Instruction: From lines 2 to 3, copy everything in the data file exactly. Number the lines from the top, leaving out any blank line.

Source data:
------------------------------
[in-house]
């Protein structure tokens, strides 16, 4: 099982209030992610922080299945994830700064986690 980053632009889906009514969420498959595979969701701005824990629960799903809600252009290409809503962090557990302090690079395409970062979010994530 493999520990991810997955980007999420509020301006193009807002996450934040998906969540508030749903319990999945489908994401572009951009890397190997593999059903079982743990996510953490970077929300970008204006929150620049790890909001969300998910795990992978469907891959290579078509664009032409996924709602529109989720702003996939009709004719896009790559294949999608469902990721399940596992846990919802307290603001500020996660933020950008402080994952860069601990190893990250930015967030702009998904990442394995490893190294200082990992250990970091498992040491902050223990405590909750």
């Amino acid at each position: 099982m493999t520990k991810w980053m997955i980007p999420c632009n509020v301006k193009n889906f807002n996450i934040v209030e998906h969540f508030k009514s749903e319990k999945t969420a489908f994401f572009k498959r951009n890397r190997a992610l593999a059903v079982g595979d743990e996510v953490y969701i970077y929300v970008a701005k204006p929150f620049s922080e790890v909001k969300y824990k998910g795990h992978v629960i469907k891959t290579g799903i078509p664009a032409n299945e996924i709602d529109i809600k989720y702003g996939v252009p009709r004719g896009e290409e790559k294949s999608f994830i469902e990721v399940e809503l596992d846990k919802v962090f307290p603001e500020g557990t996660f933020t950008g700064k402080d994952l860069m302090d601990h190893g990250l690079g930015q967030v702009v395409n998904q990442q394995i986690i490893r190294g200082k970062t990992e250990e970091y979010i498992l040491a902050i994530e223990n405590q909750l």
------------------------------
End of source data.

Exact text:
């Protein structure tokens, strides 16, 4: 099982209030992610922080299945994830700064986690 980053632009889906009514969420498959595979969701701005824990629960799903809600252009290409809503962090557990302090690079395409970062979010994530 493999520990991810997955980007999420509020301006193009807002996450934040998906969540508030749903319990999945489908994401572009951009890397190997593999059903079982743990996510953490970077929300970008204006929150620049790890909001969300998910795990992978469907891959290579078509664009032409996924709602529109989720702003996939009709004719896009790559294949999608469902990721399940596992846990919802307290603001500020996660933020950008402080994952860069601990190893990250930015967030702009998904990442394995490893190294200082990992250990970091498992040491902050223990405590909750």
């Amino acid at each position: 099982m493999t520990k991810w980053m997955i980007p999420c632009n509020v301006k193009n889906f807002n996450i934040v209030e998906h969540f508030k009514s749903e319990k999945t969420a489908f994401f572009k498959r951009n890397r190997a992610l593999a059903v079982g595979d743990e996510v953490y969701i970077y929300v970008a701005k204006p929150f620049s922080e790890v909001k969300y824990k998910g795990h992978v629960i469907k891959t290579g799903i078509p664009a032409n299945e996924i709602d529109i809600k989720y702003g996939v252009p009709r004719g896009e290409e790559k294949s999608f994830i469902e990721v399940e809503l596992d846990k919802v962090f307290p603001e500020g557990t996660f933020t950008g700064k402080d994952l860069m302090d601990h190893g990250l690079g930015q967030v702009v395409n998904q990442q394995i986690i490893r190294g200082k970062t990992e250990e970091y979010i498992l040491a902050i994530e223990n405590q909750l």